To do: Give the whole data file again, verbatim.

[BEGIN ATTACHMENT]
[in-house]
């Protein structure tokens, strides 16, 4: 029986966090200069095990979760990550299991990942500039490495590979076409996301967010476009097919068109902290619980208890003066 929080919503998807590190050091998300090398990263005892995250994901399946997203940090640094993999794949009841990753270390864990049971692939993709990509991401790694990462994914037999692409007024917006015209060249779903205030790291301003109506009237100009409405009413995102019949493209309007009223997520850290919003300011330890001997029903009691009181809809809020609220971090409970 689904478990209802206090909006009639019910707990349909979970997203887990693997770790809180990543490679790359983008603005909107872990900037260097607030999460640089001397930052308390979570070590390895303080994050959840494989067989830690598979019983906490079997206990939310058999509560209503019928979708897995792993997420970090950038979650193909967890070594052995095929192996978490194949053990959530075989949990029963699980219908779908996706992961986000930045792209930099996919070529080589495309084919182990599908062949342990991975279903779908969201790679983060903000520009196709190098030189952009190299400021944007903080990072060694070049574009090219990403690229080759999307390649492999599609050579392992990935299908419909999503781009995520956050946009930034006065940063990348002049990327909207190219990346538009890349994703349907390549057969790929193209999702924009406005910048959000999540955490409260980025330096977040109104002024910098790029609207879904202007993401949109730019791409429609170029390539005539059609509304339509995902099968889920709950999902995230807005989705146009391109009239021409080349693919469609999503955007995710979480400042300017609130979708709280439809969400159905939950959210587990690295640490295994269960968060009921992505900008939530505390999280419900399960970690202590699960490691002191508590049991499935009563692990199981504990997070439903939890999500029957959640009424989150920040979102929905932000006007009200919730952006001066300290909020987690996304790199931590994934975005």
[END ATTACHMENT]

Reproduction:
[in-house]
């Protein structure tokens, strides 16, 4: 029986966090200069095990979760990550299991990942500039490495590979076409996301967010476009097919068109902290619980208890003066 929080919503998807590190050091998300090398990263005892995250994901399946997203940090640094993999794949009841990753270390864990049971692939993709990509991401790694990462994914037999692409007024917006015209060249779903205030790291301003109506009237100009409405009413995102019949493209309007009223997520850290919003300011330890001997029903009691009181809809809020609220971090409970 689904478990209802206090909006009639019910707990349909979970997203887990693997770790809180990543490679790359983008603005909107872990900037260097607030999460640089001397930052308390979570070590390895303080994050959840494989067989830690598979019983906490079997206990939310058999509560209503019928979708897995792993997420970090950038979650193909967890070594052995095929192996978490194949053990959530075989949990029963699980219908779908996706992961986000930045792209930099996919070529080589495309084919182990599908062949342990991975279903779908969201790679983060903000520009196709190098030189952009190299400021944007903080990072060694070049574009090219990403690229080759999307390649492999599609050579392992990935299908419909999503781009995520956050946009930034006065940063990348002049990327909207190219990346538009890349994703349907390549057969790929193209999702924009406005910048959000999540955490409260980025330096977040109104002024910098790029609207879904202007993401949109730019791409429609170029390539005539059609509304339509995902099968889920709950999902995230807005989705146009391109009239021409080349693919469609999503955007995710979480400042300017609130979708709280439809969400159905939950959210587990690295640490295994269960968060009921992505900008939530505390999280419900399960970690202590699960490691002191508590049991499935009563692990199981504990997070439903939890999500029957959640009424989150920040979102929905932000006007009200919730952006001066300290909020987690996304790199931590994934975005």